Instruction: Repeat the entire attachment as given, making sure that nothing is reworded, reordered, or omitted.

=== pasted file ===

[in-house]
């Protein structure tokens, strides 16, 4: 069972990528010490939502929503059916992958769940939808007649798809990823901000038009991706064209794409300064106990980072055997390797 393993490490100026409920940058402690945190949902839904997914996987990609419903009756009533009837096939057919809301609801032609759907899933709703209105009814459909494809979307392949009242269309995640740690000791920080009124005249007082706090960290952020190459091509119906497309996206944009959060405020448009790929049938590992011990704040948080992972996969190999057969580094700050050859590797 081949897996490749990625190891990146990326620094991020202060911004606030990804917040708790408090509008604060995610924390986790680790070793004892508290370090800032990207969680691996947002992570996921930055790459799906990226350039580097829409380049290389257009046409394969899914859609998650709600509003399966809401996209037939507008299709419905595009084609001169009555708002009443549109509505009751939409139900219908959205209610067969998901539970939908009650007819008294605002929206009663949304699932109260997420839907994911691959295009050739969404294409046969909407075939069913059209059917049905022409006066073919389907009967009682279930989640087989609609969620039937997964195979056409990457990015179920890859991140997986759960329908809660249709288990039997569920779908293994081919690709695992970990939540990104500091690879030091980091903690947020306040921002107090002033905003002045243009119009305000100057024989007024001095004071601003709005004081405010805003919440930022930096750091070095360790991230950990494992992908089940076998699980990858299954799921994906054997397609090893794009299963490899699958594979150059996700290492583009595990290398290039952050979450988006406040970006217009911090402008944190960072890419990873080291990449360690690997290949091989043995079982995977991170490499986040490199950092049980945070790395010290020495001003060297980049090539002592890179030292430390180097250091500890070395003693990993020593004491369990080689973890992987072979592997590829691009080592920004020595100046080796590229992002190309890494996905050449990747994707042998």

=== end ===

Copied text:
[in-house]
């Protein structure tokens, strides 16, 4: 069972990528010490939502929503059916992958769940939808007649798809990823901000038009991706064209794409300064106990980072055997390797 393993490490100026409920940058402690945190949902839904997914996987990609419903009756009533009837096939057919809301609801032609759907899933709703209105009814459909494809979307392949009242269309995640740690000791920080009124005249007082706090960290952020190459091509119906497309996206944009959060405020448009790929049938590992011990704040948080992972996969190999057969580094700050050859590797 081949897996490749990625190891990146990326620094991020202060911004606030990804917040708790408090509008604060995610924390986790680790070793004892508290370090800032990207969680691996947002992570996921930055790459799906990226350039580097829409380049290389257009046409394969899914859609998650709600509003399966809401996209037939507008299709419905595009084609001169009555708002009443549109509505009751939409139900219908959205209610067969998901539970939908009650007819008294605002929206009663949304699932109260997420839907994911691959295009050739969404294409046969909407075939069913059209059917049905022409006066073919389907009967009682279930989640087989609609969620039937997964195979056409990457990015179920890859991140997986759960329908809660249709288990039997569920779908293994081919690709695992970990939540990104500091690879030091980091903690947020306040921002107090002033905003002045243009119009305000100057024989007024001095004071601003709005004081405010805003919440930022930096750091070095360790991230950990494992992908089940076998699980990858299954799921994906054997397609090893794009299963490899699958594979150059996700290492583009595990290398290039952050979450988006406040970006217009911090402008944190960072890419990873080291990449360690690997290949091989043995079982995977991170490499986040490199950092049980945070790395010290020495001003060297980049090539002592890179030292430390180097250091500890070395003693990993020593004491369990080689973890992987072979592997590829691009080592920004020595100046080796590229992002190309890494996905050449990747994707042998």